It is the prerogative of U.S. senators to stall legislative proceedings with a parliamentary tactic called the filibuster. Both Democrats and Republicans invoked it with increasing frequency in the second half of the 20th century. But as frustrating as a filibuster can be - the late Strom Thurmond holds the record for gabbing 24 hours and 18 minutes to block civil rights legislation - it is a legitimate congressional privilege.
Despite recent moves by Senate Republicans to curb filibusters to push through conservative judicial nominees, the use of extended debate to deal with objectionable candidates should not be abridged.
Even with its negative connotations - clearly warranted in some cases - the filibuster is sometimes the only thing between passage of a bad bill or confirmation of an unqualified nominee.
It is the option of last resort left to the political minorities in the Senate who may actually represent majority views on particular issues or nominees for the federal judiciary. Giving voice to those moderating forces, especially in the selection of federal judges named to lifelong jobs, may prevent the federal bench from being packed with extremists.
Sure, there is a temptation by Democrats and Republicans to filibuster nominees who are neither extreme nor unqualified for the post purely out of political spite. But the acknowledged political risks of playing obstructionist can come back to haunt an incumbent at election.
During the Clinton administration, the Republican-controlled Congress found ways to keep one third of the administration's appeals court appointees off the bench.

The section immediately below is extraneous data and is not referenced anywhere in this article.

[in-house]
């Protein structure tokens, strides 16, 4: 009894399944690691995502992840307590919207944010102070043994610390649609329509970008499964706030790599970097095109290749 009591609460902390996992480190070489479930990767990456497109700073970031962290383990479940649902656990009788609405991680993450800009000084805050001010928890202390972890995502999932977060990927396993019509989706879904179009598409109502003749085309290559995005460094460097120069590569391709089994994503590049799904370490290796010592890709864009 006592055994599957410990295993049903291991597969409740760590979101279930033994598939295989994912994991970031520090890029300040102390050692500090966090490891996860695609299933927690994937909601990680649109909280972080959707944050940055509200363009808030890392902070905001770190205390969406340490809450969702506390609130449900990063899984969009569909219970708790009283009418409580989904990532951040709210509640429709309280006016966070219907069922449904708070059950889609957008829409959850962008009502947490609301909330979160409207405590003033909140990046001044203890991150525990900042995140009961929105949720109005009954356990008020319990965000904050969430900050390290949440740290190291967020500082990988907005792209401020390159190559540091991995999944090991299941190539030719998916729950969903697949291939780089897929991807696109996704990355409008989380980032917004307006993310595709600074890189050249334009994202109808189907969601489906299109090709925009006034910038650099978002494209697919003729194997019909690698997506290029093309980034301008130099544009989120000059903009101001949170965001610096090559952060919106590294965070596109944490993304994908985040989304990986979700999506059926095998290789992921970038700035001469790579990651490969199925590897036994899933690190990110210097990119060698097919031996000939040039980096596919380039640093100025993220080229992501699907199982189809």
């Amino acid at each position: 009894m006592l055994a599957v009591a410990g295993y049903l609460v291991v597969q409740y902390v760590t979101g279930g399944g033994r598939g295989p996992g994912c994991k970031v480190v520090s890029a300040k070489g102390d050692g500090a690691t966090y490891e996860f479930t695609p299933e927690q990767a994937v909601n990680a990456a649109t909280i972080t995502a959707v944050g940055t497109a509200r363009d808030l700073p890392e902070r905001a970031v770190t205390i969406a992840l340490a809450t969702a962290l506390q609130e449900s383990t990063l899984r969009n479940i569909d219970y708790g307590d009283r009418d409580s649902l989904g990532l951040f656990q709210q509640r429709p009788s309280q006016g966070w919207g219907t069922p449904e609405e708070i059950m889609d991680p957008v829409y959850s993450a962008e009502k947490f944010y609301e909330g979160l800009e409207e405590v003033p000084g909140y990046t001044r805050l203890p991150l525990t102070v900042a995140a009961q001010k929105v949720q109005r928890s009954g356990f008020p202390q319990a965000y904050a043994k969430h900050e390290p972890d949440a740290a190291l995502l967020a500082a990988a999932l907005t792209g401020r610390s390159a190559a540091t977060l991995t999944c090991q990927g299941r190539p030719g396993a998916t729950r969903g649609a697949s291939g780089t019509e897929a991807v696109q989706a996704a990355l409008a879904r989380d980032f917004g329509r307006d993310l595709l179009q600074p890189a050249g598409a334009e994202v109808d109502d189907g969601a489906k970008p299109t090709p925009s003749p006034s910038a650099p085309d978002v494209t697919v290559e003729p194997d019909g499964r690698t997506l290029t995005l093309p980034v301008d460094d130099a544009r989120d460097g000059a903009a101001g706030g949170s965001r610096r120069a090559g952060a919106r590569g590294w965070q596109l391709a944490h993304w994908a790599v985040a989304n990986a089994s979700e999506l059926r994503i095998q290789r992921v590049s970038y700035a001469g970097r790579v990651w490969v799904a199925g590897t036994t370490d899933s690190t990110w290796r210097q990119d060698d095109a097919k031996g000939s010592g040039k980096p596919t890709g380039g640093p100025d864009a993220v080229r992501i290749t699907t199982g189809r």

The Democrats charged the GOP with purposely delaying or denying presidential nominations because they came from the Clinton White House.
Now, Senate Republicans are leveling the same charges against Democrats for filibustering two federal appeals court nominees of the Bush Administration and threatening to prevent confirmation votes on at least two others.
Both parties are guilty and both parties continue to play the game.
But instead of working through partisan differences over the judicial appointment process and selection, Republican leadership in the Senate wants to change the rules. With no Democrats present, the Senate Rules and Administration Committee voted 10 to 0 to approve a resolution that would ultimately allow a simple majority of the chamber to clear a presidential nominee for confirmation.
Currently 60 of the 100 senators must agree to end the filibuster and move to confirmation. Republicans control the Senate with 51 lawmakers, and Committee Chairman Trent Lott is adamant about establishing “a precedent that it only takes 51 (senators) to advise and consent and confirm a federal judge.”
It's clear Senate Republicans are looking ahead to the Supreme Court with the growing speculation that perhaps two of the justices may retire in the near future. That would open the way for President Bush to fill his first vacancy on the high court.
For that reason alone, it is critical to retain the useful tool of extended Senate debate on judicial prospects. As contentious as it may be, the threat of filibusters may promote compromise and encourage the administration to submit less divisive nominees for consideration.
Senator Lott knows how easily the political tide can turn in the Senate. If the majority became the minority party tomorrow, would it be able to live with the rules it proposes to eliminate minority checks and balances?